While a digital rejig is on the cards for the methods employed by advisers to find and service customers, the CEO of HUB24 doesn’t believe that advisers are set to become obsolete.  

Instead, Andrew Alcock believes in a hybrid advice model, not one overcome by robots.

Speaking about the issue on the ifa Show, Mr Alcock said robo-advice isn’t designed to replace current propositions, but that its assistance could open new client segments and allow for easier and cheaper access to advice.  

“In my view robo advice is using technology to help with decision support, it’s not a large leap, but at the same time I don’t know many robots that need advice,” Mr Alcock said.

“So robo advice I think has great potential. It’s just a natural extension. I think in the right client segments it will work and it should work, and I think the attitudes of consumers are changing all the time.”

Noting that advisers are currently focusing on high-net-worth clients due to many cost barriers, Mr Alcock flagged the growing demand for advice and how robo-advice could be of assistance.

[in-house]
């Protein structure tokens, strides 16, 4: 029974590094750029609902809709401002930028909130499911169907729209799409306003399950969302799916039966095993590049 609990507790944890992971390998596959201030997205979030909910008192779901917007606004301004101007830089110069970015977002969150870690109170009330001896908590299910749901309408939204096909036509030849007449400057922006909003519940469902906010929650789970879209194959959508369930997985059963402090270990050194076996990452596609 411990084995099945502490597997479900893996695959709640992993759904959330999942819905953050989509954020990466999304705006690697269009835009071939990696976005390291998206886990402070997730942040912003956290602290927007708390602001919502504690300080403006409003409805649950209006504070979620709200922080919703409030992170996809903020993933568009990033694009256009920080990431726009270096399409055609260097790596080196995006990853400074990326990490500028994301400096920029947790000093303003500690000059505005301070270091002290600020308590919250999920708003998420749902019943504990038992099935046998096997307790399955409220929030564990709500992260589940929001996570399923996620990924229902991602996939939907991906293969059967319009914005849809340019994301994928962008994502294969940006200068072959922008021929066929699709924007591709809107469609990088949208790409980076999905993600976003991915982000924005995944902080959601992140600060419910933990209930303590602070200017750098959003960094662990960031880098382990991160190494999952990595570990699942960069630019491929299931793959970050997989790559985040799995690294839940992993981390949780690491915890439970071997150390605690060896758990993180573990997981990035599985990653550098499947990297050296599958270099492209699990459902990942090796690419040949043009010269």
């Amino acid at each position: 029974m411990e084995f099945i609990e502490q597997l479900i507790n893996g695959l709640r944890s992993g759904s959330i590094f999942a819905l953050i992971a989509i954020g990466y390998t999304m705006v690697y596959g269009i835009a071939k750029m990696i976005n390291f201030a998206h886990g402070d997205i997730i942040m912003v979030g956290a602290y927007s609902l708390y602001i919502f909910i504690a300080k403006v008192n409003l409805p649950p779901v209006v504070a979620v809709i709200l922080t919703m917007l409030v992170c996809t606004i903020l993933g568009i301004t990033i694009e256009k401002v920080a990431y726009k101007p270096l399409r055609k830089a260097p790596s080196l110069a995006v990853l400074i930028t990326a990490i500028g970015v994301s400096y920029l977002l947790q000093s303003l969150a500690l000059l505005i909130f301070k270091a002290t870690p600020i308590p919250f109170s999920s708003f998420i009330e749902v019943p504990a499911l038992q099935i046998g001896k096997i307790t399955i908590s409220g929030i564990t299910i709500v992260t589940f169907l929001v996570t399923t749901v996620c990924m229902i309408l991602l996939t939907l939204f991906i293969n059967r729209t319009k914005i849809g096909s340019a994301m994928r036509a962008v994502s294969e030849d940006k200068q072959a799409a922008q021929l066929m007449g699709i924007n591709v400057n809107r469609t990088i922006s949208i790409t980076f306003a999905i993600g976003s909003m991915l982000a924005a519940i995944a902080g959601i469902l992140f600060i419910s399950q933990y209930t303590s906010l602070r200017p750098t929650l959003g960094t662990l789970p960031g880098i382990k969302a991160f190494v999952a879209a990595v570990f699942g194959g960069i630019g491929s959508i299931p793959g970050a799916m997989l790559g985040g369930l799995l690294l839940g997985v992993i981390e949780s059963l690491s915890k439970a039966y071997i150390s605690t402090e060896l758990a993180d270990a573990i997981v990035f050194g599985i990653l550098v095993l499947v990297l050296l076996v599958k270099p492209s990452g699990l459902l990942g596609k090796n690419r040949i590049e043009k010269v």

“There are clients who don’t have access to advice, who can’t afford advice fees. Some of my colleagues are suggesting that unless you have $3,000 or $5,000 you can’t get advice,” Mr Alcock said.

“So, I really do think it [robo-advice] has its place there.”

Noting while he does believe robo-advice presents a solution to many challenges within advice today, the lack of clarity from regulators is a problem.

“We don’t have the regulations and framework to support that,” Mr Alcock said.

“If we’re going to use digital technology to help with advice, and that might be to do it for your or do it with you from a client’s perspective, we need clear regulations or clear guidance on how these things will be looked at.”

Earlier this year, Jane Hume addressed the subject at the AFA Evolve Conference conceding that while “no one has yet cracked the nut” of full robo-advice service, it does not harm advisers or their business.

“And when someone cracks the nut — puts together a fantastic product — I also don’t think robo-advisers are going to replace the 18,000 or so financial advisers practising in this country,” the finance minister said.

“What robo advice and other digital tools will do is offer an alternative for people who don’t currently have access to an adviser, or who wouldn’t pay for an adviser.

“It will get young people more engaged with their finances. And it may act as a gateway to full-service financial advice.”

Ms Hume said that as young people become more affluent, they will seek out “more complete services”, which is a positive for planners.

Listen to the full podcast with Mr Alcock here.